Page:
Francis Towne (1739 - 1816)
  • The Temple of Concord
Pencil, pen and black ink, watercolour with gum
  • image width 321mm,
  • image length 474mm
laid paper watermarked "J WHATMAN", with a vertical crease down its centre
mounted by the artist
  • sheet, recto, lower left
  • “No.44. Rome / F.Towne. delt. [“1781” scratched out]”
  • in brown ink
  • artist's mount, verso
  • “No44, Rome / A View of the Temple of Concord / drawn on the Spot / by / Francis Towne. / [scratched-out indistinct date, including “July” and possibly “1st” or “7th July 1781”] / Of the temple of concord, eight Ionic Pillars of Oriental Granate, are / still standing behind the Capitol towards mount Palatine. It was / built as a Monument of the Reconciliation, between the People & the / Nobility of Rome.”
  • in brown ink
Object Type

Catalogue Number
Description Sources
Author's examination of the object


Bequeathed by the artist in 1816 to James White of Exeter (1744–1825), who gave it in 1816 to the present owner, the British Museum, London (Nn.1.17).

Associated People & Organisations

British Museum
James White (1744 - 1825)
Exhibition History
[?] Exhibition of Original Drawings at the Gallery, No.20 Lower Brook Street, Grosvenor Square, 20 Lower Brook Street, 1805, no. 161 as 'Temple of Concord'
British Artists in Europe, Whitworth Art Gallery, 1973, no. 7
unidentified exhibition, British Museum, 1981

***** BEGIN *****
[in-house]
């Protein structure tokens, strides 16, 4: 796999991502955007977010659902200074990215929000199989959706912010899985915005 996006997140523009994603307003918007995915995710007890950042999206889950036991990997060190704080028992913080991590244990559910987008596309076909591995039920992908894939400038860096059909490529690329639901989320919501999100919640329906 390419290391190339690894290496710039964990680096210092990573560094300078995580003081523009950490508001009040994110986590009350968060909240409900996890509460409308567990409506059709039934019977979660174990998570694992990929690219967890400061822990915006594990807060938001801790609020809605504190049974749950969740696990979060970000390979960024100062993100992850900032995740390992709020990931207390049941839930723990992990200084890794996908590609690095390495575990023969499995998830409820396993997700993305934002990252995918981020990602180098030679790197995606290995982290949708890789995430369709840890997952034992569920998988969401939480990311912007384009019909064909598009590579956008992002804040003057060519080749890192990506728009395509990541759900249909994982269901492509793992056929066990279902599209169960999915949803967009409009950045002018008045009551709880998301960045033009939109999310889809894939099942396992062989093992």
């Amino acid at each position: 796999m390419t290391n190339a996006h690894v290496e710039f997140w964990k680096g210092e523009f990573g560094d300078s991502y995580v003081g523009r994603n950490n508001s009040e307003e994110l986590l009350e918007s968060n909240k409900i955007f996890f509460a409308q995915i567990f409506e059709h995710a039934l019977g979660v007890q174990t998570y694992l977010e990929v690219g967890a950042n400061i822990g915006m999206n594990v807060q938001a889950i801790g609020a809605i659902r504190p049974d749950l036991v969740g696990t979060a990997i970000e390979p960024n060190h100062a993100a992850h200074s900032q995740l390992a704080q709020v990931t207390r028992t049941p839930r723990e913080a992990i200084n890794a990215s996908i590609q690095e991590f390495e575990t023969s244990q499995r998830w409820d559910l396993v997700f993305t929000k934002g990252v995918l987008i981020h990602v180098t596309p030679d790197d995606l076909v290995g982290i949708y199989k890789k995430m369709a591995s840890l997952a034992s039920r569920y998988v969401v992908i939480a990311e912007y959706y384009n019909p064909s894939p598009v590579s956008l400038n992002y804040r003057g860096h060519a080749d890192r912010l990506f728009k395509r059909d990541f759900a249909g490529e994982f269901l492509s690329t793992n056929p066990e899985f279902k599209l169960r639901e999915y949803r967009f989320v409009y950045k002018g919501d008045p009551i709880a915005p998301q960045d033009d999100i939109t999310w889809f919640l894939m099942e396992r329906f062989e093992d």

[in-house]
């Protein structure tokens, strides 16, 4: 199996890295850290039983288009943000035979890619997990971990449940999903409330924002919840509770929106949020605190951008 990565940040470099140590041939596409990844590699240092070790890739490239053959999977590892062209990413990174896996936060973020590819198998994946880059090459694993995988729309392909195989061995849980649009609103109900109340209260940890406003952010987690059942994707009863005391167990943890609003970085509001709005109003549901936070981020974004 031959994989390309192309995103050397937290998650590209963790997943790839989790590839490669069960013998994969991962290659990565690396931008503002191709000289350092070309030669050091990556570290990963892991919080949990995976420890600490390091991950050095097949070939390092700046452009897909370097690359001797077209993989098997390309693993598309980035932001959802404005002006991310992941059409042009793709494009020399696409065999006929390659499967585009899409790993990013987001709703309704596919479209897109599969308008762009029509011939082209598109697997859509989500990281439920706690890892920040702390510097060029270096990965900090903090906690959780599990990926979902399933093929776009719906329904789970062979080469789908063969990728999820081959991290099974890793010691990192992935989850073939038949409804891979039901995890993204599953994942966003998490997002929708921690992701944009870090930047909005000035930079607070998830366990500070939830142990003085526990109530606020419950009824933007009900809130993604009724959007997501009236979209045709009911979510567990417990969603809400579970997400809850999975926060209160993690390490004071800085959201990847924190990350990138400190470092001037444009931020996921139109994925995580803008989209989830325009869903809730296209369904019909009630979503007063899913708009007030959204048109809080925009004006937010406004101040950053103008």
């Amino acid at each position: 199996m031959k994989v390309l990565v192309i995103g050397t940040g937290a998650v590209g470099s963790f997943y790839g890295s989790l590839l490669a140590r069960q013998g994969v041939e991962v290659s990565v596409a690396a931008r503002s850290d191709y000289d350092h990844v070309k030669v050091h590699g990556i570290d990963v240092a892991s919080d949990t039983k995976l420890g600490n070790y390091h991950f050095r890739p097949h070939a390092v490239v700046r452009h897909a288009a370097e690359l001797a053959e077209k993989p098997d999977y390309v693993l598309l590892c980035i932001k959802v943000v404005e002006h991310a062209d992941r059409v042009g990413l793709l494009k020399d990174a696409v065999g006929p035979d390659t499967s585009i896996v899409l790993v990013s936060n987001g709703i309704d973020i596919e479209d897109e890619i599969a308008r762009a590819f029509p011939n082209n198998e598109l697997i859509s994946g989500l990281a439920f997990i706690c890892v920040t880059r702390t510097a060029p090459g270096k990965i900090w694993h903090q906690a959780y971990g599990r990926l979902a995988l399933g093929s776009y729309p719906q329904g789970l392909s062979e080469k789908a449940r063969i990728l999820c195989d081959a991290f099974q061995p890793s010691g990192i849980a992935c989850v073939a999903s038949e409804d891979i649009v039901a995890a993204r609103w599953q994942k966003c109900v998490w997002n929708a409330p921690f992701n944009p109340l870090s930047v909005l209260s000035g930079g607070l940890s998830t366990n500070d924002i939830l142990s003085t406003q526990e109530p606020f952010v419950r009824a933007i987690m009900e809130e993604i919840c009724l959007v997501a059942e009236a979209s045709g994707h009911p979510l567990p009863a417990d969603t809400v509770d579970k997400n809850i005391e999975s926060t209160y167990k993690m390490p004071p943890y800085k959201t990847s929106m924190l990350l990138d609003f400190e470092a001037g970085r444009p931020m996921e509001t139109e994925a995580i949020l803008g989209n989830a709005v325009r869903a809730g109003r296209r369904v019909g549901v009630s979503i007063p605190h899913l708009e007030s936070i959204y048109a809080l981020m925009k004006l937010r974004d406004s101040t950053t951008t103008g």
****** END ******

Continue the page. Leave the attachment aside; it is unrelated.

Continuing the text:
unidentified exhibition, Nottingham, 1981
Francis Towne, Tate Gallery; Leeds City Art Gallery, 24 June 1997 - 4 January 1998, no. 31
Light, time, legacy: Francis Towne’s watercolours of Rome, British Museum, 2016
Thomas Ashby, Forty drawings of Roman scenes by British artists (1715-1850) from originals in the British Museum, British Museum: London, 1911, p.13
Laurence Binyon, Catalogue of Drawings by British Artists and Artists of Foreign Origin Working in Great Britain Preserved in the Department of Prints and Drawings in the British Museum, Trustees of the British Museum: London, 1907, p. 201
Adrian Bury, Francis Towne - Lone Star of Water-Colour Painting, Charles Skilton: London, 1962, pp. 105, 126
Paul Oppé, 'Francis Towne, Landscape Painter', The Walpole Society: London, 1920, p 113


The Temple of Concord lies at the north end of the Forum and was one of the most popular ruins for artists to depict.1 The tall white building to the right is the Capitoline Museum. The Temple of Concord is also visible in the left corner of FT219.




by Richard Stephens


  1. 1 A similar view by John “Warwick” Smith is in the British Museum.

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